Saturday          April 24         2:00 p.m. - 8:00 p.m. EDT


Times Include Short Breaks & 1-Hour Meal Break
(Meal Break May Include a Short Writing Assignment)


Max Capacity: 40 People

Educated persons are skilled at, and routinely engage in, close reading. When reading, they seek to learn from texts. They generate questions as they read, and they seek answers to those questions by reading widely and skillfully. In short, they seek to become better educated through reading. They do this through the process of intellectually interacting with the texts they read, while they are reading. They come to understand what they read by paraphrasing, elaborating, exemplifying, and illustrating it. They make connections as they read. They evaluate as they read. They bring important ideas into their thinking as they read.

Educated persons skillfully, routinely engage in substantive writing. Substantive writing consists of focusing on a subject worth writing about, and then saying something worth saying about it. It also enhances our reading: whenever we read to acquire knowledge, we should write to take ownership of what we are reading. Furthermore, just as we must write to gain an initial understanding of a subject's primary ideas, so also must we write to begin thinking within the subject as a whole and making connections between ideas within and beyond it.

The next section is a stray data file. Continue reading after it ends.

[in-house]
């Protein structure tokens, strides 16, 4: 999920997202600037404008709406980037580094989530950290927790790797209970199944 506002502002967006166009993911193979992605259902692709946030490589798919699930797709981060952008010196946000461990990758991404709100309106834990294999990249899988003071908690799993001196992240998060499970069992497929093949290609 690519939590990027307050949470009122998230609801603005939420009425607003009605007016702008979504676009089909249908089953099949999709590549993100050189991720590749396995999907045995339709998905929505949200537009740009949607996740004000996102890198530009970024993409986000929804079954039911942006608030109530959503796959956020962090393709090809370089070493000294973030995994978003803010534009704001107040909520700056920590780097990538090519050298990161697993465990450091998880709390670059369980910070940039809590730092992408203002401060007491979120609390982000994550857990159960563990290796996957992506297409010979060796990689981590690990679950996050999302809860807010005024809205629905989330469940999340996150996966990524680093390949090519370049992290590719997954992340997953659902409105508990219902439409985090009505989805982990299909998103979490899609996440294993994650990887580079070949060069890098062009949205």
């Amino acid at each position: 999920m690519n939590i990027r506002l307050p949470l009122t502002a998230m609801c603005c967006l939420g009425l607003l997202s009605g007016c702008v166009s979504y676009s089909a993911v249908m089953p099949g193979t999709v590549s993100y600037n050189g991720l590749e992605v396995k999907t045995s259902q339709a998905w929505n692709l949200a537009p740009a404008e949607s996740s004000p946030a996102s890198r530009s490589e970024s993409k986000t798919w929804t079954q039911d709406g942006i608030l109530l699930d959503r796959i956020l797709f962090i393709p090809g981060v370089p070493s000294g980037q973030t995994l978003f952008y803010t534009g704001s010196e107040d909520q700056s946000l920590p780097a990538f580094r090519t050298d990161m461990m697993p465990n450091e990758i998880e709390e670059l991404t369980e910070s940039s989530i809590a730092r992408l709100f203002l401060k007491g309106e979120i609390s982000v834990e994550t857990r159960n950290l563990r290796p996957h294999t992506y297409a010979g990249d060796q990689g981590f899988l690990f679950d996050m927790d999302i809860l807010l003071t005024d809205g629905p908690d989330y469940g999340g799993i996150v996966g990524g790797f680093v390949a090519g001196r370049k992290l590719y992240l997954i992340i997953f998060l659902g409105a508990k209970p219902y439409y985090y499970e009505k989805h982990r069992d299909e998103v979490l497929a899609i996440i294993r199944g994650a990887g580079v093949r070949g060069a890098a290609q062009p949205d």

Many of our students have never read a text closely or learned to write in a substantive way. Instead, they have developed the habit of skirting by with superficial, impressionistic reading and writing. This workshop will therefore explore basic, foundational processes for developing student skills in these areas. The aim is for these processes to become internalized and used throughout life as powerful tools for continual development.

All participants will have complimentary access to the Center for Critical Thinking Community Online during this workshop.



Law Enforcement and Fairminded Critical Thinking: Are They Compatible?... Dr. Brian Barnes

Friday          April 23          2:00 p.m. - 8:00 p.m. EDT